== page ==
The Revenge Artist
56K, Evernight Teen
Hernandez is a high school junior who reads Shakespeare for fun, sews her own dresses, and keeps a sketch journal of her daily life. When Varsity quarterback Garvey Valenzuela breaks her heart, she sends him to the emergency room with a busted hand.
Add black magic to her resume…
Evelyn embarks on a dark journey of revenge when she discovers she has the power to make bad things happen by drawing them. Her emotional pain, isolation, and self-hatred lead her down a self-destructive path with dire consequences.
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Evelyn Hernandez knew what it was to be invisible, but this was different, this was being ignored … being avoided. She tried to tell herself it was just her imagination. How many mornings had she walked through the halls of this school feeling exposed and on display? Knowing the redness of her lips, the blunt cut of her bangs, the pleats on her floral print skirt, everything down to the dark hair on her arms was being criticized by a hundred judging eyes. She wondered why they bothered, because the truth was, no one really cared. But there it was: a glance, a turn, a change in volume, a lull in some conversation as she walked by.
In first period, it had been hard concentrating on her painting. Even in the sanctuary of Ms. Shipley’s, it felt like she had been on display in the center of the room, like one of those nude models, the ones Ms. Shipley said she had painted in college.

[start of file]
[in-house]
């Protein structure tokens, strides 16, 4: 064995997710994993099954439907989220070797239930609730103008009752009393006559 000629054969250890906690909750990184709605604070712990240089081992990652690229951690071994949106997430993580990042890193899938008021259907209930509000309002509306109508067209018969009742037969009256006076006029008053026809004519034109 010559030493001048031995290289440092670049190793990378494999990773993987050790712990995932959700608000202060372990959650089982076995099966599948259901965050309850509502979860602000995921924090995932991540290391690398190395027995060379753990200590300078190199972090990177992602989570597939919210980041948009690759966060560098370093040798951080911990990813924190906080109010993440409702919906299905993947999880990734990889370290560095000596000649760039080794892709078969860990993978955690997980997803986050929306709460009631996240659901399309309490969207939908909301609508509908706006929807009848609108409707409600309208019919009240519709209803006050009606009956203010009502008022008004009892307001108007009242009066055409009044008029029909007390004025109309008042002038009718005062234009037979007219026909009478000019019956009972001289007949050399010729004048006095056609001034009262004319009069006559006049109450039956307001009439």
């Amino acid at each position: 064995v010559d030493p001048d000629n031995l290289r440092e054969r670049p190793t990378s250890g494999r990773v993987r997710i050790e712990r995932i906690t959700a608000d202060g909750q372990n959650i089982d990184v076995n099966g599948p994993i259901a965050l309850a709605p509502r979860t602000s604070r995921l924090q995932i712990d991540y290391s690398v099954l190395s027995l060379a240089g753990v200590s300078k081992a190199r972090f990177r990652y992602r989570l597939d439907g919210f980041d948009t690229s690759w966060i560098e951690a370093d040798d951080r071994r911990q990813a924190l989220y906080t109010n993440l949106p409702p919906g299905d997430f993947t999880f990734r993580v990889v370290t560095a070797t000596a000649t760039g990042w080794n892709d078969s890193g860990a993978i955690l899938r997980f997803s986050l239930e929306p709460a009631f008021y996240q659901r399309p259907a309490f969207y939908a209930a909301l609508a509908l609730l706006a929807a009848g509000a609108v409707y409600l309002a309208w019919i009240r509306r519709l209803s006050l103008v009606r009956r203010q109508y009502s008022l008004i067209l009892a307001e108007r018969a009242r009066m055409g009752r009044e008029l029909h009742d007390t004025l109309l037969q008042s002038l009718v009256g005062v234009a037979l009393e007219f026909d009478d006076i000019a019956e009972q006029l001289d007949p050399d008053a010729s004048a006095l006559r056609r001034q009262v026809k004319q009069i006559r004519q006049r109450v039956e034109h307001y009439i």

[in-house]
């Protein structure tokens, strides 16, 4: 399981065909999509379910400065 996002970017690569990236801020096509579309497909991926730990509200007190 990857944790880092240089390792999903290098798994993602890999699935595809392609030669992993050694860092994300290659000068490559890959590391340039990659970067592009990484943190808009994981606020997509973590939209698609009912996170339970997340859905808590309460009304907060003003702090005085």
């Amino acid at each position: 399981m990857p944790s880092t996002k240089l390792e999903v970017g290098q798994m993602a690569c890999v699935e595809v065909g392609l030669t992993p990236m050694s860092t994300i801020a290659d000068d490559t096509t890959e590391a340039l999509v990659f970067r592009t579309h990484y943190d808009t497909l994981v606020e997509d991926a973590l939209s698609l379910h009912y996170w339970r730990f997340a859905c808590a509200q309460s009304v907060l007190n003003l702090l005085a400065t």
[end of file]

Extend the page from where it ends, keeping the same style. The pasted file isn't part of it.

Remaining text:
Second and third were even worse, and by the time she made it to Schwartz’s, the tardy bell had rung and she entered the room a full minute late. She had been praying all morning that Garvey Valenzuela would at least have the decency to be absent today, but there he was, looking just as surprised to see her as everyone else. Too many sets of eyes stared at her in silence as she moved toward the front of the room and took her seat directly across from him at the table they shared. She immediately opened her binder against the edge of the table and slouched low enough to protect most of her face from his. There was obviously some kind of writing assignment on the board, but Evelyn couldn’t focus to read it.
She had tried so hard not to think about this moment that she was completely unprepared. What should she do? Say something to him? Tell him how much he had hurt her?
What did she expect him to do, anyway? Whisper an apology? Laugh it off like a joke she should have been able to take? Ignore her?
What she could never have prepared for was the open hostility she heard in his voice when he finally said to her, “I can’t believe you even came to school today after what you did.”
The contempt. That’s what did it. That’s what it finally took to break his spell on her. She lowered her folder just enough to meet his eyes and let him see the hate she had there for him. He looked away. Determined to rip him out of her life, she pulled her sketchbook from her backpack, prepared to remove every page with a memory or picture of him on it. But when she opened it to the sketch of his hands, she stopped.
Never before had she considered destroying any of her drawings. They were memories, mere moments, yes, but more than that, they captured her life as she was living it. For better or for worse, this book represented all that she’d done. If she denied her mistakes, wouldn’t she be doomed to repeat them?
But as she stared at the hands on the page before her … the hands she had allowed to touch her, their creases and lines, their scars, their prints, almost more real on the page that captured them … she did something she had never done before. She turned her pencil around and began to erase. Not too much, just a little, a few lines here and there, part of this shadow, the edge of that one. And then, leaning closer, the drape of her hair shielding her actions from prying eyes, she began to add to the drawing, altering and recreating it. She wanted to hurt him, punish him for what he’d done to her, and this was the only way she knew how.